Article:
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Mark Bornfeld, DDS
Mark Bornfeld, DDS, Dentist
Category: Dental
Satisfied Customers: 6021
Experience:  Clinical instructor, NYU College of Dentistry; 37 years private practice experience in general dentistry, member Academy of General Dentistry, ADA, American Academy of Oral Medicine
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I have a film on my tongue. I can can scrape it of with my

Customer Question

I have a white film on my tongue. I can can scrape it of with my toothbrush or finger. Is this a sign of something or is it normal?
Submitted: 5 years ago.
Category: Dental
Expert:  Mark Bornfeld, DDS replied 5 years ago.
Welcome to JustAnswer, and thank you for putting your trust in me!

That depends-- some white films are normal, and some are not. Assuming that this white film is a phenomenon that represents a change from the usual and former condition of the tongue, this could not be considered normal.

Some white films are the result of either increased growth of the surface layer of tissue-- the epithelium-- in response to a chemical, thermal or physical irritant. For example, some mouthwashes, toothpastes, or chewing gums contain ingredients that can either irritate the tissues or provoke a contact sensitivity reaction, so if you've recently begun to use a new oral product, or habitually burn your tongue with hot beverages, this could be the culprit. Sometimes the surface epithelium can thicken-- rather than from accelerated tissue growth, but due to a reduced rate of tissue exfoliation, as might happen when the mouth is dry due to mouth breathing or from using medications that impair salivary secretion. These conditions are common during, for example, the active stages of an upper respiratory infection, when mouth breathing due to nasal obstruction and mouth drying medications are frequently used.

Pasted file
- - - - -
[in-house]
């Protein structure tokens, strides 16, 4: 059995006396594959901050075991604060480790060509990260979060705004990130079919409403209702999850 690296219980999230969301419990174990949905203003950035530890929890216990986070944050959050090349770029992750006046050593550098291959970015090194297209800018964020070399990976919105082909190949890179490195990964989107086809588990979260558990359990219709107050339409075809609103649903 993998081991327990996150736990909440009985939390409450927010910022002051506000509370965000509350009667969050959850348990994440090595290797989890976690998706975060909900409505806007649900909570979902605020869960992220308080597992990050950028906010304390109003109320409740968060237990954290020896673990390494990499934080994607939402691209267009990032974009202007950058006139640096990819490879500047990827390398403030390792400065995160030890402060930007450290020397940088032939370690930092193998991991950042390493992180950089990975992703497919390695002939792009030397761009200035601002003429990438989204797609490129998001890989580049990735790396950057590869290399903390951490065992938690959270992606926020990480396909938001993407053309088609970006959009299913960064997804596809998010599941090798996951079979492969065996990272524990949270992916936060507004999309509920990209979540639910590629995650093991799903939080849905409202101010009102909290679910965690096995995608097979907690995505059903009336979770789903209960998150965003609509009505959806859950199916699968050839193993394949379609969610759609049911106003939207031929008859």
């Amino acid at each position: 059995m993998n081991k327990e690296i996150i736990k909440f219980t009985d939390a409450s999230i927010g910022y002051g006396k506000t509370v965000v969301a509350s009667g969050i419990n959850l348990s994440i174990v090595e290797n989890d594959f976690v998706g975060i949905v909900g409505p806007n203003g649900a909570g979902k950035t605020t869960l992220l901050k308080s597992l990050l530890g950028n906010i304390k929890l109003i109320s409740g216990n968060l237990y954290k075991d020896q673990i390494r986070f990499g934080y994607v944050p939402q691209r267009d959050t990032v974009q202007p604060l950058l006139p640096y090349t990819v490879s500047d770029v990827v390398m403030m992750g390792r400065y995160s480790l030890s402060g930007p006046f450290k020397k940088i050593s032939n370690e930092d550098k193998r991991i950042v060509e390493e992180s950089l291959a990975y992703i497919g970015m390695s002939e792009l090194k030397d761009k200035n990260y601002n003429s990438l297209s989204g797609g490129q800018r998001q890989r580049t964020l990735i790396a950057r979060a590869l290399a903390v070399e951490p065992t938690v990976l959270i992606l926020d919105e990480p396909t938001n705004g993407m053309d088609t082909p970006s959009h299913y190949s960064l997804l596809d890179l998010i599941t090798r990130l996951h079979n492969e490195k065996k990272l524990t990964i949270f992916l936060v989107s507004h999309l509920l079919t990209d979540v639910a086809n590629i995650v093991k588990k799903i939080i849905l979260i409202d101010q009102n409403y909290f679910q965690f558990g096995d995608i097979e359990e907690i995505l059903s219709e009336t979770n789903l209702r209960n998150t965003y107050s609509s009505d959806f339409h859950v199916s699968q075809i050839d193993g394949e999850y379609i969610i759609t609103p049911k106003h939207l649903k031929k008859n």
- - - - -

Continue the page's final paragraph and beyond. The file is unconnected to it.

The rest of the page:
In addition to thickened surface epithelium, your description could also suggest an oral yeast infection, or "thrush"-- this is especially the case if the removal of the white film leaves a reddened or bleeding tissue surface. Thrush represents an "opportunistic infection-- a condition that is more provoked by local conditions than from any kind of contagion. Issues that may cause thrush include sustained antibiotic use, diabetes, or immune suppression due to medications or disease. Management of thrush involves the use of antifungal medication, and management of the underlying condition(s) that gave rise to the infection.

In any case, if the white film on your tongue does not resolve within a week or two, you should arrange for a diagnostic session with your dentist. Once the nature of the film has been identified, it will be possible to determine its significance, as well as an appropriate management approach.

Hope this helps...
Customer: replied 5 years ago.
Thank you for being so thorough. When I scratch my tongue it does not appear red, bleed, or hurt. There just seems to be more "stuff."
I just started using the mouth wash the beginning of this month. I actually might have noticed "something in my throat" around that time. It just feels like there is a layer of dead cells coming off, for a lack of a better term.